Crater Lake National Park: Lodge and Sinnott Memorial Observation Station

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Welcome back to National Parks & other public lands with T! If you are seeing this on Twitter or Facebook, please visit the blog to see all of the photos and read the story by clicking the link.

7,700 years ago,  Mount Mazama (an ancient volcano) collapsed forming Crater Lake in its caldera. This is an amazing sight to see today…in my opinion, it is just as impressive as the Grand Canyon, though not as vast.

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Because I looked online about 11 months ahead of our trip, I was too late to secure lodging in the park. So our experience at the Crater Lake Lodge was limited to the lobby, front desk, patio and dining room. The no-frill rooms only sleep two people so we needed two rooms for our family and we didn’t book far enough in advance to get the two rooms for the time we wanted (reservations open up 13 months in advance and sell out quickly.)

So that left us with only one day to explore this park. While we did make the most of our day, with a hike to Garfield Peak in the AM (see my post on Garfield Peak here) and a Rim Road Trolley tour in the afternoon (coming in a future post) we would also have liked to take the boat tour to Wizard Island and explored some other areas of the park, like the Pinnacles. You really need at least two days here to experience this park.

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Crater Lake Lodge was built in 1915 and is located on the southwest rim of the Crater Lake caldera. Perched on a cliff, 1000 feet above the lake below, it boasts some wonderful views. The patio has rocking chairs where you can sit and take in the stunning scenery.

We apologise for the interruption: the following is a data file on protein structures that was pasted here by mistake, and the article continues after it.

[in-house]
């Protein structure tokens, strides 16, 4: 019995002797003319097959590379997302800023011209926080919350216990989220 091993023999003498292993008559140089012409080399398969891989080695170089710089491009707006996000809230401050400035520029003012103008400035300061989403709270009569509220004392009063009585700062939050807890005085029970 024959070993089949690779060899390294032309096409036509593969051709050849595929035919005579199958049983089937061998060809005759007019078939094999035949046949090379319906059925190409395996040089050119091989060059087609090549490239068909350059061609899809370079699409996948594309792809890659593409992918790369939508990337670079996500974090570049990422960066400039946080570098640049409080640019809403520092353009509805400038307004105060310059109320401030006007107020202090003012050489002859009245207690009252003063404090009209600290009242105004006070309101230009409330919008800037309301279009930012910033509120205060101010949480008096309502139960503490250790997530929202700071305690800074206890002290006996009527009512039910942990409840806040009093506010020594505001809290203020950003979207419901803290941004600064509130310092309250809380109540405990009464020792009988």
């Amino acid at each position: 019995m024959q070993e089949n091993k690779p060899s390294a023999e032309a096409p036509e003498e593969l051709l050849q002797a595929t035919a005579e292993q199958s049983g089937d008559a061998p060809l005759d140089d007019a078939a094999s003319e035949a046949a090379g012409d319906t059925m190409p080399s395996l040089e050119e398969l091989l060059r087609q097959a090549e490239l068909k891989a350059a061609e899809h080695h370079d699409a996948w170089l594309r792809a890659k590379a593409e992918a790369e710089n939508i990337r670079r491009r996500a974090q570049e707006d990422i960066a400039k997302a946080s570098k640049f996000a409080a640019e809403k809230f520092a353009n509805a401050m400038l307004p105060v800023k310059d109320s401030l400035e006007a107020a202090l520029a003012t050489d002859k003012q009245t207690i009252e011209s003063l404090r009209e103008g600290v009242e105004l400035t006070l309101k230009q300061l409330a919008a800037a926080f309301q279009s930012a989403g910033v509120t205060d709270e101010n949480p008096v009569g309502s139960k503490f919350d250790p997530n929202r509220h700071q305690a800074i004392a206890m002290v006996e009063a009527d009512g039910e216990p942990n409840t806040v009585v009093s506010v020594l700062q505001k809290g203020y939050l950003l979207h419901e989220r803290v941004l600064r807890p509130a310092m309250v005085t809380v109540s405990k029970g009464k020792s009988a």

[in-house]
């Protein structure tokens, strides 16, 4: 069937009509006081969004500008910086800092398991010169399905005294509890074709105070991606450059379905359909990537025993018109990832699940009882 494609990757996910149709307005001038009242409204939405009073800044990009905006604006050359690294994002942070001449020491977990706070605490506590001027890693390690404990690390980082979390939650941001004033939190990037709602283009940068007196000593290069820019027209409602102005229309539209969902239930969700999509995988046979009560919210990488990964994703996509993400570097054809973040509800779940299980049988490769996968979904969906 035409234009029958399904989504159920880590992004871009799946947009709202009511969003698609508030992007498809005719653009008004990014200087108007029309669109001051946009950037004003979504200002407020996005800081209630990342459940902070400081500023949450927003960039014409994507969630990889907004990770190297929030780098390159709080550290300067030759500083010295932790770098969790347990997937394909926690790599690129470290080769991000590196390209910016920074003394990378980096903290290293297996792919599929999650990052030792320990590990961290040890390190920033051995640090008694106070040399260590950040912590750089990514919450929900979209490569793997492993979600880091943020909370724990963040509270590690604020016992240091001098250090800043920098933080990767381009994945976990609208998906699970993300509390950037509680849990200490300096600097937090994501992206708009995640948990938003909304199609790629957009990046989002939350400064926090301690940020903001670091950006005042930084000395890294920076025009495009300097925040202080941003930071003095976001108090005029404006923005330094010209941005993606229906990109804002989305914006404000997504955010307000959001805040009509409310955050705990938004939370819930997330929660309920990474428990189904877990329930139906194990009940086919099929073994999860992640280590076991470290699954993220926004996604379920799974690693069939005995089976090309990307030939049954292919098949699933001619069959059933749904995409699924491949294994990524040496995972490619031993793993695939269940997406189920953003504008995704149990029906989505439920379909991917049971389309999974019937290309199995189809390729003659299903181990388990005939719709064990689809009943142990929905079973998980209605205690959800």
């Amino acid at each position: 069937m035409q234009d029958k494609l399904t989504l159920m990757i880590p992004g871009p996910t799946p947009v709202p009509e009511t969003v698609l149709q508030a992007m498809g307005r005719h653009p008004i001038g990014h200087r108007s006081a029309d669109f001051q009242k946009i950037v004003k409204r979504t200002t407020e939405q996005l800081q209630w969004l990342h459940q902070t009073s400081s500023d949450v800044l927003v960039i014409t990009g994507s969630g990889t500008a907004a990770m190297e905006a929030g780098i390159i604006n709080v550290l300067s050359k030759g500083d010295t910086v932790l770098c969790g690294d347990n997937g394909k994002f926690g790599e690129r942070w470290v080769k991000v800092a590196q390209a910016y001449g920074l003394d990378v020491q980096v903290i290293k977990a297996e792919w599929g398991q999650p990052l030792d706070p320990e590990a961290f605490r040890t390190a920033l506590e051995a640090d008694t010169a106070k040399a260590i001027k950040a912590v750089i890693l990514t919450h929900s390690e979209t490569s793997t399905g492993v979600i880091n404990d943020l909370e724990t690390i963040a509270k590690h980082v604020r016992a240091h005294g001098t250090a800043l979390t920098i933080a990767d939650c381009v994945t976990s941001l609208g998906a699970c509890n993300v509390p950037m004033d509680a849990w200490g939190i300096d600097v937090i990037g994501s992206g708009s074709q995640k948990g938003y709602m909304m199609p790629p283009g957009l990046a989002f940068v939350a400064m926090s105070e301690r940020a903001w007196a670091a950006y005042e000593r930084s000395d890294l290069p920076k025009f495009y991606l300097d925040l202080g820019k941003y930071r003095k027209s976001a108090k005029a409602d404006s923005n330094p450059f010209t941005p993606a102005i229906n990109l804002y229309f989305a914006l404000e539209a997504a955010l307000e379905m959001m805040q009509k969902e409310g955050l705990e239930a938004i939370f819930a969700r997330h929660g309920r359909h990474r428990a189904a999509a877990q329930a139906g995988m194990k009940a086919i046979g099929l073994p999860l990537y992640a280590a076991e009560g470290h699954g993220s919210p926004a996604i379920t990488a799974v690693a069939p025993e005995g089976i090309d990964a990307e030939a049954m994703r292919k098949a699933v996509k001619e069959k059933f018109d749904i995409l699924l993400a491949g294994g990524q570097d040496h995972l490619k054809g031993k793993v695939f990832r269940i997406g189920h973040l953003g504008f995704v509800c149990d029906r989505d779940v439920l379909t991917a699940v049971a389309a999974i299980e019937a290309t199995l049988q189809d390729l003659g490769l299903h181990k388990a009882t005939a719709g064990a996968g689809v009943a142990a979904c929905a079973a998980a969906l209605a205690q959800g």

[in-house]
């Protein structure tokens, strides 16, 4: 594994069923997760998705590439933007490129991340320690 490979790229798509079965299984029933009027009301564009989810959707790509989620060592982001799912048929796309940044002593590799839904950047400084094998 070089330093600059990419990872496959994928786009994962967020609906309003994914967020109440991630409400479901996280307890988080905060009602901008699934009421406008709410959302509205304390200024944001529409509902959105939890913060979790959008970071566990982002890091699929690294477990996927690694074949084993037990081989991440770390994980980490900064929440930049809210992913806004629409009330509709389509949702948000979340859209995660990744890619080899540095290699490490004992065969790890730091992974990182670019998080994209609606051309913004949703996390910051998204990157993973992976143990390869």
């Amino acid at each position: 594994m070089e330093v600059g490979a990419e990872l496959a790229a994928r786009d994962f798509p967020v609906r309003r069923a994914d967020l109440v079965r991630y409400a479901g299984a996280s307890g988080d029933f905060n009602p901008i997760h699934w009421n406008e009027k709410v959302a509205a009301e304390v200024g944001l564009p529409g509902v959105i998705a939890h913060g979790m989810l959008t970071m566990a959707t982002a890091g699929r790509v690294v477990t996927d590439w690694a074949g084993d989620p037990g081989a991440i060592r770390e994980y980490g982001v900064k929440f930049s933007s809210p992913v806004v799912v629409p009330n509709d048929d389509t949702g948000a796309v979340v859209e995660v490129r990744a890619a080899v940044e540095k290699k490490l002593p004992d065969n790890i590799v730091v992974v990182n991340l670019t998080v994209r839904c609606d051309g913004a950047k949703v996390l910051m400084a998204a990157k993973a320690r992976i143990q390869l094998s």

We stopped in and asked for directions and advice at the front desk before embarking on our morning’s hike. The woman at the front desk was very helpful in answering our questions about the trails.

The common areas are beautiful, vintage and inviting. We relaxed by the fireplace after our hike to Garfield Peak while we waited for the restaurant to open for lunch.

With some time to kill before boarding our trolley for the Rim Tour, we explored the other buildings in the village, taking the stairs behind the Visitors Center down to the Sinnott Memorial Overlook.

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The Sinnott Memorial Observation Station is built into an outcropping on the cliff face of the caldera wall. It was built in 1931 and was the first NPS building constructed as a museum. Its stone masonry design set the architectural standard for future buildings at Crater Lake National Park.